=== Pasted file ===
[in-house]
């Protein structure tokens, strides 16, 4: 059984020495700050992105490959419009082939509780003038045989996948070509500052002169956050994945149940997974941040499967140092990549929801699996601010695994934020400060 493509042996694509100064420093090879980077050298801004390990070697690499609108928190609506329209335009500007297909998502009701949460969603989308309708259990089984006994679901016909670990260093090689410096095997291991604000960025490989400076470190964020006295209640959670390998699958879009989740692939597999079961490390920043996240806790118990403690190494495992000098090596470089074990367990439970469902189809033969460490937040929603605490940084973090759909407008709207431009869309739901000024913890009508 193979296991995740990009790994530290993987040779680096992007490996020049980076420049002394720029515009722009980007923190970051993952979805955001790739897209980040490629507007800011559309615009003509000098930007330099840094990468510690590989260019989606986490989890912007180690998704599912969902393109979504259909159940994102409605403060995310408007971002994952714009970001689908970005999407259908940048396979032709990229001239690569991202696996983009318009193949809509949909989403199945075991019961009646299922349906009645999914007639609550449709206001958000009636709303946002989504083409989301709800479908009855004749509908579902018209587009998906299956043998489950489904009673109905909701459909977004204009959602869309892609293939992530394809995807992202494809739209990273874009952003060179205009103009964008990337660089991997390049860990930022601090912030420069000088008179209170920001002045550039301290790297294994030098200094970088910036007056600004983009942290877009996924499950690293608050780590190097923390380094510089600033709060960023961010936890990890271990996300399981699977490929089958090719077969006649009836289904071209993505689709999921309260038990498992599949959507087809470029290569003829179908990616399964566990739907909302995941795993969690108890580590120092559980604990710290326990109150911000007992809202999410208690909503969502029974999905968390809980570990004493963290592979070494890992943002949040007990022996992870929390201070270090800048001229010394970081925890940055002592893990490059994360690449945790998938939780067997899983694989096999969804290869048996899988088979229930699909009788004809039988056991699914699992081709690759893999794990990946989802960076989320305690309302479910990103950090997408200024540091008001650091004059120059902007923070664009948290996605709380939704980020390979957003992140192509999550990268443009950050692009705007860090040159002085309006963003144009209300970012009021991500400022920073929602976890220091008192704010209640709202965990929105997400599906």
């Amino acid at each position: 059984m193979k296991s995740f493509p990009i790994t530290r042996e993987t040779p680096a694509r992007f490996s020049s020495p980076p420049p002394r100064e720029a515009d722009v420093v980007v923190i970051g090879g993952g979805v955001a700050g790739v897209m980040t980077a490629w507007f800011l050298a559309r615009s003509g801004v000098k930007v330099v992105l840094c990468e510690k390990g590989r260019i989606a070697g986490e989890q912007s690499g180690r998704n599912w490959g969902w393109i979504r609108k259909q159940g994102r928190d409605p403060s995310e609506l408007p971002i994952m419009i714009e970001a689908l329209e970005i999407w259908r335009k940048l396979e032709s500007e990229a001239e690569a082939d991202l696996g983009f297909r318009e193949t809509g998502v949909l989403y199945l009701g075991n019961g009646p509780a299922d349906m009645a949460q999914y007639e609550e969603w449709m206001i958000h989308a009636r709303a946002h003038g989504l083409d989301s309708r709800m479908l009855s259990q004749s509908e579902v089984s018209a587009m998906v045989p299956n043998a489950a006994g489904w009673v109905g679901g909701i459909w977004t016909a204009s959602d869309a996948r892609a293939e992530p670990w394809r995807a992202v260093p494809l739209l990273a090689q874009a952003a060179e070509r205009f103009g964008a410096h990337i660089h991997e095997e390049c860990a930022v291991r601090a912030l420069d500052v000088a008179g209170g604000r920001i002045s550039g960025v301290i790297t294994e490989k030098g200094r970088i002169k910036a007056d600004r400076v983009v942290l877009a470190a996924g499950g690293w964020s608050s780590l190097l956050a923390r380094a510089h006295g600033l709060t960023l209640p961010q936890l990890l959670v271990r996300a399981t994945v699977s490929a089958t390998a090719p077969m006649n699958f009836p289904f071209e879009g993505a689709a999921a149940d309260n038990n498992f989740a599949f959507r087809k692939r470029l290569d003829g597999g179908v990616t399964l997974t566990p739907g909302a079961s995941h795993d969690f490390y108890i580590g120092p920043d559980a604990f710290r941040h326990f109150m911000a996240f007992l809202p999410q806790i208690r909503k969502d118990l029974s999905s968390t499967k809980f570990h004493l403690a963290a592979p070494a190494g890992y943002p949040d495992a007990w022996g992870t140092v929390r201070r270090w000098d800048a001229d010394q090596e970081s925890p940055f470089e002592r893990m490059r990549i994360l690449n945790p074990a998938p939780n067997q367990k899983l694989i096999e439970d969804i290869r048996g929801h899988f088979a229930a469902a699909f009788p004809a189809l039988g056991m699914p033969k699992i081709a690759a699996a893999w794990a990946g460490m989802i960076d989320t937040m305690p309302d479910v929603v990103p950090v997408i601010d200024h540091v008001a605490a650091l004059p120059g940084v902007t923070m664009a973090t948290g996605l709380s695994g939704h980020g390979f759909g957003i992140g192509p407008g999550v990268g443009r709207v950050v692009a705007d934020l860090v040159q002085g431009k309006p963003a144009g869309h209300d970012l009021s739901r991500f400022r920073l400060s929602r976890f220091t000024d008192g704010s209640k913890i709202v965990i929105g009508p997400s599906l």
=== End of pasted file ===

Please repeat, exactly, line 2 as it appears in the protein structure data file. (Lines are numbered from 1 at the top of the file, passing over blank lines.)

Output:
């Protein structure tokens, strides 16, 4: 059984020495700050992105490959419009082939509780003038045989996948070509500052002169956050994945149940997974941040499967140092990549929801699996601010695994934020400060 493509042996694509100064420093090879980077050298801004390990070697690499609108928190609506329209335009500007297909998502009701949460969603989308309708259990089984006994679901016909670990260093090689410096095997291991604000960025490989400076470190964020006295209640959670390998699958879009989740692939597999079961490390920043996240806790118990403690190494495992000098090596470089074990367990439970469902189809033969460490937040929603605490940084973090759909407008709207431009869309739901000024913890009508 193979296991995740990009790994530290993987040779680096992007490996020049980076420049002394720029515009722009980007923190970051993952979805955001790739897209980040490629507007800011559309615009003509000098930007330099840094990468510690590989260019989606986490989890912007180690998704599912969902393109979504259909159940994102409605403060995310408007971002994952714009970001689908970005999407259908940048396979032709990229001239690569991202696996983009318009193949809509949909989403199945075991019961009646299922349906009645999914007639609550449709206001958000009636709303946002989504083409989301709800479908009855004749509908579902018209587009998906299956043998489950489904009673109905909701459909977004204009959602869309892609293939992530394809995807992202494809739209990273874009952003060179205009103009964008990337660089991997390049860990930022601090912030420069000088008179209170920001002045550039301290790297294994030098200094970088910036007056600004983009942290877009996924499950690293608050780590190097923390380094510089600033709060960023961010936890990890271990996300399981699977490929089958090719077969006649009836289904071209993505689709999921309260038990498992599949959507087809470029290569003829179908990616399964566990739907909302995941795993969690108890580590120092559980604990710290326990109150911000007992809202999410208690909503969502029974999905968390809980570990004493963290592979070494890992943002949040007990022996992870929390201070270090800048001229010394970081925890940055002592893990490059994360690449945790998938939780067997899983694989096999969804290869048996899988088979229930699909009788004809039988056991699914699992081709690759893999794990990946989802960076989320305690309302479910990103950090997408200024540091008001650091004059120059902007923070664009948290996605709380939704980020390979957003992140192509999550990268443009950050692009705007860090040159002085309006963003144009209300970012009021991500400022920073929602976890220091008192704010209640709202965990929105997400599906």